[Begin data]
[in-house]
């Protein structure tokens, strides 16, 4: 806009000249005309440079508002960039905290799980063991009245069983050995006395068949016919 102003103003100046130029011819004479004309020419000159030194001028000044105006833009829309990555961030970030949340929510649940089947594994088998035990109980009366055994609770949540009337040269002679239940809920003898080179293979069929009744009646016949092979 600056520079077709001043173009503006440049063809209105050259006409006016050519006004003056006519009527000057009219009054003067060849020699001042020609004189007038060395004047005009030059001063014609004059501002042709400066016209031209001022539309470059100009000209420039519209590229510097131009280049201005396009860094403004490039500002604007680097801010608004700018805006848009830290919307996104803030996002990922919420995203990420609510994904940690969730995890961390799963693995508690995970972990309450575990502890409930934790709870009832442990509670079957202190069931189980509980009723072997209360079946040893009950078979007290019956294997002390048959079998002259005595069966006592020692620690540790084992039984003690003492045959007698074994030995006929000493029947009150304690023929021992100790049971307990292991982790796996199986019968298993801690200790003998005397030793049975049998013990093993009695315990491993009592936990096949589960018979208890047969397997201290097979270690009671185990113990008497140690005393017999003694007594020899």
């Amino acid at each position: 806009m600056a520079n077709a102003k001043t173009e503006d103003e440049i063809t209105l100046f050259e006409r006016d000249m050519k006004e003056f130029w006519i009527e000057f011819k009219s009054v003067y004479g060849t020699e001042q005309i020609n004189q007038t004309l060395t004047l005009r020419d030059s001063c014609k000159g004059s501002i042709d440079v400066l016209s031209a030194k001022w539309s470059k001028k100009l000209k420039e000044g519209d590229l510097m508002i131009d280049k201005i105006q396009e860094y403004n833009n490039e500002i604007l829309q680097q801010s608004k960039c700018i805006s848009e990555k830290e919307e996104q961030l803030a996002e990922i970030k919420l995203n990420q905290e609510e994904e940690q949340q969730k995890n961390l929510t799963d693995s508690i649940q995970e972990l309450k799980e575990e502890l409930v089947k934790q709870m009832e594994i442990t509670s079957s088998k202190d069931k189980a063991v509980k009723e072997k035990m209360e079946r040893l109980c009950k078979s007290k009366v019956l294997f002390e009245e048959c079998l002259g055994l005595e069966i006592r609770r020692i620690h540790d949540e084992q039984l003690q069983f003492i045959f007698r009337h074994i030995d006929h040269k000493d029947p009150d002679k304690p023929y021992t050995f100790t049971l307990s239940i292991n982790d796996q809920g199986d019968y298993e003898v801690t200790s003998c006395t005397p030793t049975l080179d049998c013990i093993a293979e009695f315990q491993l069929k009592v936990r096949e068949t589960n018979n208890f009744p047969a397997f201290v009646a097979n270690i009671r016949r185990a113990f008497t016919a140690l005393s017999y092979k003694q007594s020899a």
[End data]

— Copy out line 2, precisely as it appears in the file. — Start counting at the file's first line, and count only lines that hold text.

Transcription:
């Protein structure tokens, strides 16, 4: 806009000249005309440079508002960039905290799980063991009245069983050995006395068949016919 102003103003100046130029011819004479004309020419000159030194001028000044105006833009829309990555961030970030949340929510649940089947594994088998035990109980009366055994609770949540009337040269002679239940809920003898080179293979069929009744009646016949092979 600056520079077709001043173009503006440049063809209105050259006409006016050519006004003056006519009527000057009219009054003067060849020699001042020609004189007038060395004047005009030059001063014609004059501002042709400066016209031209001022539309470059100009000209420039519209590229510097131009280049201005396009860094403004490039500002604007680097801010608004700018805006848009830290919307996104803030996002990922919420995203990420609510994904940690969730995890961390799963693995508690995970972990309450575990502890409930934790709870009832442990509670079957202190069931189980509980009723072997209360079946040893009950078979007290019956294997002390048959079998002259005595069966006592020692620690540790084992039984003690003492045959007698074994030995006929000493029947009150304690023929021992100790049971307990292991982790796996199986019968298993801690200790003998005397030793049975049998013990093993009695315990491993009592936990096949589960018979208890047969397997201290097979270690009671185990113990008497140690005393017999003694007594020899």